Palisade Falls- Gallatin Range
There are many hikes on this site that can last for days, test your physical strength, and require navigational skills to reach your intended destination. Fortunately, Palisade Falls is not one of those hikes. The hike to Palisade Falls is quite possibly the easiest hike I’ve ever written about. You don’t need a water bottle or a backpack for this hike, and you don’t even need hiking boots for this hike. Instead, Palisade Falls offers something that few trails do- accessibility for everyone. This short 1-mile out-and-back hike can be explored by toddlers, the elderly, and even people who require wheelchairs or crutches. Simply put, this is the easiest hike you’ll ever take, but don’t let this dissuade you from hiking the Palisade Falls Trail. The natural beauty that Palisade Falls provides will still awe you, even if the hike won’t.
Starting from the easy to access trailhead, you’ll immediately notice something unique about this hike- the entire hike is paved with asphalt. Now, you might think that this trail is an insult to hiking trails, and many would agree with you. However, the beautiful thing about this trail is the hiking diversity present on it. I wasn’t kidding when I wrote that this trail is wheelchair accessible- this short .5 mile section to the falls only gains 251 feet along the way. Quite simply, the best feature of this trail is that it is designed so that practically anyone can enjoy it- tourists coping with the altitude difference, the disabled, and young children are all welcome on this trail. This trail is also excellent for dogs- my 4 month old puppy enjoyed the falls almost as much as my kids and I did.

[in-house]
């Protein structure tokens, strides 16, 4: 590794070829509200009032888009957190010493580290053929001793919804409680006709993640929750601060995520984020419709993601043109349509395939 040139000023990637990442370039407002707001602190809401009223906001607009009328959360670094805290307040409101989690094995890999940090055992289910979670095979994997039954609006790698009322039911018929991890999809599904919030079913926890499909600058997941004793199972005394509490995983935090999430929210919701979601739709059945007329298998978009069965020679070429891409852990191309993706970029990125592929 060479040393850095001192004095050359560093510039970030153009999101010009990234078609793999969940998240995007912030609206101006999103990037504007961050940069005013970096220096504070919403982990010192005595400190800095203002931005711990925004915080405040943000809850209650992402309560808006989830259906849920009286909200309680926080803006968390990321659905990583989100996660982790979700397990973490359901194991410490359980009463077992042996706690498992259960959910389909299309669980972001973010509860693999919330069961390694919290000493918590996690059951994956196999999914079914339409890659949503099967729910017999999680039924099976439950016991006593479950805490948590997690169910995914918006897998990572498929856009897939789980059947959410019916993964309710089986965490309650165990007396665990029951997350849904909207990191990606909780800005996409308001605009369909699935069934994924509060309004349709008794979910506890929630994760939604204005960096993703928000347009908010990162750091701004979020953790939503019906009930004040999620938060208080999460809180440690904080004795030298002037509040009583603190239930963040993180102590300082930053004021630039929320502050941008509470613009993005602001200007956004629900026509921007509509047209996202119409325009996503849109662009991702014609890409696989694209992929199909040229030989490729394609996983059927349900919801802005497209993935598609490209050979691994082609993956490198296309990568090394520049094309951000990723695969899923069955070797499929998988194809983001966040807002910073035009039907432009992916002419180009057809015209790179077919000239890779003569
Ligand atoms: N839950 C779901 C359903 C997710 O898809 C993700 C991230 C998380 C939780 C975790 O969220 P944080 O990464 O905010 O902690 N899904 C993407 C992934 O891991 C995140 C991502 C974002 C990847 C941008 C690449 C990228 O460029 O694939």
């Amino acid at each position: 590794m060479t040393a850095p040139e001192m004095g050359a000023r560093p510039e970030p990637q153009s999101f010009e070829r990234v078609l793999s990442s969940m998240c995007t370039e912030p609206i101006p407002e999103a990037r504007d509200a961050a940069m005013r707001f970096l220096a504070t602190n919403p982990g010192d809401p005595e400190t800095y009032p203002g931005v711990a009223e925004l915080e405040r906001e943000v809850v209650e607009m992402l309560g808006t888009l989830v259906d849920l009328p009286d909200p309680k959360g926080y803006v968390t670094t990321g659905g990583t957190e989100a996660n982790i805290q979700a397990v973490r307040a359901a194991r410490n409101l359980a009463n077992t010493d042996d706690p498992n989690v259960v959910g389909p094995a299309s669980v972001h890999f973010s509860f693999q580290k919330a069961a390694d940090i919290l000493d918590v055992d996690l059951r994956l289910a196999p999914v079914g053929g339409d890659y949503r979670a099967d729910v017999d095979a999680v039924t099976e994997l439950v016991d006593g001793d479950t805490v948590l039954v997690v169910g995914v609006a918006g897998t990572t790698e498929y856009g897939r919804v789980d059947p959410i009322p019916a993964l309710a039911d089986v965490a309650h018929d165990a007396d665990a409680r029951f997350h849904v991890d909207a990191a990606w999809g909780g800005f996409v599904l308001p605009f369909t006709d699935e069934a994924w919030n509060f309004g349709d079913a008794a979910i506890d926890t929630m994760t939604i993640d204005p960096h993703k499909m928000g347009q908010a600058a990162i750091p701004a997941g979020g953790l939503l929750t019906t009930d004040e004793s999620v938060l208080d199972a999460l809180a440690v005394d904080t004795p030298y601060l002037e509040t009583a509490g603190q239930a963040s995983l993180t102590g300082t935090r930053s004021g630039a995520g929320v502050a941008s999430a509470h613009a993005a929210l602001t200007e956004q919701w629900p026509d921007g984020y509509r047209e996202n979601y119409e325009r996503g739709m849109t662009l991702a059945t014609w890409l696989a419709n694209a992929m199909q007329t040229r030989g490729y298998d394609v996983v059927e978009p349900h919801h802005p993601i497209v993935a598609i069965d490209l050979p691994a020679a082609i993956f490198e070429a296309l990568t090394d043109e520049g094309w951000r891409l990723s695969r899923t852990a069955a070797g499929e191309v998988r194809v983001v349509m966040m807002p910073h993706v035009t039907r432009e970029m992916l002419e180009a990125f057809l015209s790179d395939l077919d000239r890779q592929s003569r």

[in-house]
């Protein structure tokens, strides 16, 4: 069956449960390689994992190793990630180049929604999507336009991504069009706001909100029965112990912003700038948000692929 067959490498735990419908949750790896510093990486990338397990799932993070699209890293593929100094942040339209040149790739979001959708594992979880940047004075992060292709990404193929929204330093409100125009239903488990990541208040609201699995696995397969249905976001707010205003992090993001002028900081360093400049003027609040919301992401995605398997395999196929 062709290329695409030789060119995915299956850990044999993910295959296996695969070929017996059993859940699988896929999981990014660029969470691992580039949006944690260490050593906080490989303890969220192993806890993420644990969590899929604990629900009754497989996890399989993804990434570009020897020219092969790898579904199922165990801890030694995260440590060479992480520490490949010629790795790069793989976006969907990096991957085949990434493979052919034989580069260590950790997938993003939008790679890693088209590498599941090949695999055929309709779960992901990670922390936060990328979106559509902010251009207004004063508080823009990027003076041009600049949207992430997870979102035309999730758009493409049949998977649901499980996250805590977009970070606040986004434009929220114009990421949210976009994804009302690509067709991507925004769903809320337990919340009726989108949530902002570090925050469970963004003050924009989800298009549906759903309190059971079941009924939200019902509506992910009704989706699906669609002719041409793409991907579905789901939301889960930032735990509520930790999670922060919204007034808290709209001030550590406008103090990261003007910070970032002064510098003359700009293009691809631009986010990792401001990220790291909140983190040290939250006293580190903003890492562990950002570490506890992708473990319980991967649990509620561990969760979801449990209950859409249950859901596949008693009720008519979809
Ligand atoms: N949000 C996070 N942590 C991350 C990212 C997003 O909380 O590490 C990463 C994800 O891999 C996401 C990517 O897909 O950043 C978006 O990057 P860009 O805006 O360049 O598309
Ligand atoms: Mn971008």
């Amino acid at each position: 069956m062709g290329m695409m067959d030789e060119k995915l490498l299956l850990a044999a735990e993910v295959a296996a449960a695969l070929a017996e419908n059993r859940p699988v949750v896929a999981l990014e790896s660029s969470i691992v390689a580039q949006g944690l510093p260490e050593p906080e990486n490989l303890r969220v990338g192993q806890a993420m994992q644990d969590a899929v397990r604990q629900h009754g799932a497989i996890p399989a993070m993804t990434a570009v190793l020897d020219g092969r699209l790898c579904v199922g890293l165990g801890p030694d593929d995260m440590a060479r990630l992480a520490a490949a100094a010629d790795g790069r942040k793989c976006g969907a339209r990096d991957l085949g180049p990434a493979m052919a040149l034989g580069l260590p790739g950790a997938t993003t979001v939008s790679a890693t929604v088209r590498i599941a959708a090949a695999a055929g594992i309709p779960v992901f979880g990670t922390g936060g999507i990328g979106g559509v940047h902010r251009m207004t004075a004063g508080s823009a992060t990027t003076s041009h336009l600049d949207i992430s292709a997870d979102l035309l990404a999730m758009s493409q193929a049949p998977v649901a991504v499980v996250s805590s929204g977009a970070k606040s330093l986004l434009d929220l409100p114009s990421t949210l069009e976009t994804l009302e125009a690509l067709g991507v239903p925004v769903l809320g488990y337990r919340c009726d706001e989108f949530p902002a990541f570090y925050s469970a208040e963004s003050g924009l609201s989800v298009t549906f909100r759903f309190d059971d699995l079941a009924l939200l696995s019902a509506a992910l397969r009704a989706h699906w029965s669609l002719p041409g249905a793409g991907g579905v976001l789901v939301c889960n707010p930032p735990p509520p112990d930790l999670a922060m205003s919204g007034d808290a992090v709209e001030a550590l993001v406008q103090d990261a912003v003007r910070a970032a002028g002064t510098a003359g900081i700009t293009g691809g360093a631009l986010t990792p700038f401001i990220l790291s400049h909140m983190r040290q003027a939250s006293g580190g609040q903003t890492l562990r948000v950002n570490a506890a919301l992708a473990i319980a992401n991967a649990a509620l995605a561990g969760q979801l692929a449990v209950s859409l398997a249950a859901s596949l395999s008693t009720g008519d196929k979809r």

The trail to Palisade Falls has few switchbacks, and is over before you realize it. The easy grade is set to no more than 11%- the maximum recommended grade for wheelchairs. As you hike along the trail, take the time to notice the fellow hikers you pass- this is an extremely busy trail, and there are likely small children that will pass by you. Remember that this is probably their first time hiking, and greet them with a smile- there’s no reason not to, since you should expect company along this busy trail. Once you reach the falls, you’ll see why this trailhead is so popular.
Towering 80 feet above you, basalt columns abruptly drop to the valley floor. Water gushes over these columns in an almost random fashion- don’t expect to see a stereotypical waterfall here. Instead of the water establishing a stream channel over the falls, the water seems to randomly slide down the path of least resistance. Fingers of water descend from the falls, striking the base of the falls. One really nice feature of Palisade Falls is the accessibility of the base- although the left side is covered in scree (and probably not a good idea for kids), the right side of the falls allows you to walk all the way to the base for a closer look at this ancient volcanic structure.
Once you’ve stayed long enough at the falls, continue down towards the trailhead for more adventure. Palisade Falls is a good way to stretch your legs after a long car ride, but it is the least that Hyalite Canyon can offer. Consider hiking to nearby Grotto Falls, Blackmore Lake, or even Heather Lake. Regardless of whether or not you choose another hike, at least take the time to visit the reservoir. From here, you can fish for cutthroat trout, or relax by the lake and unwind. Hyalite Canyon has much more to offer to hikers, campers, anglers, and climbers. Palisade Falls should be the beginning or end of your stay here, but not the purpose it.
Directions to the Trailhead
From Bozeman, drive on S 19th Ave for approximately 6.5 miles. Turn left onto Hyalite Canyon Road, and follow this road for 14 miles to the trailhead, which is well signed and on the left.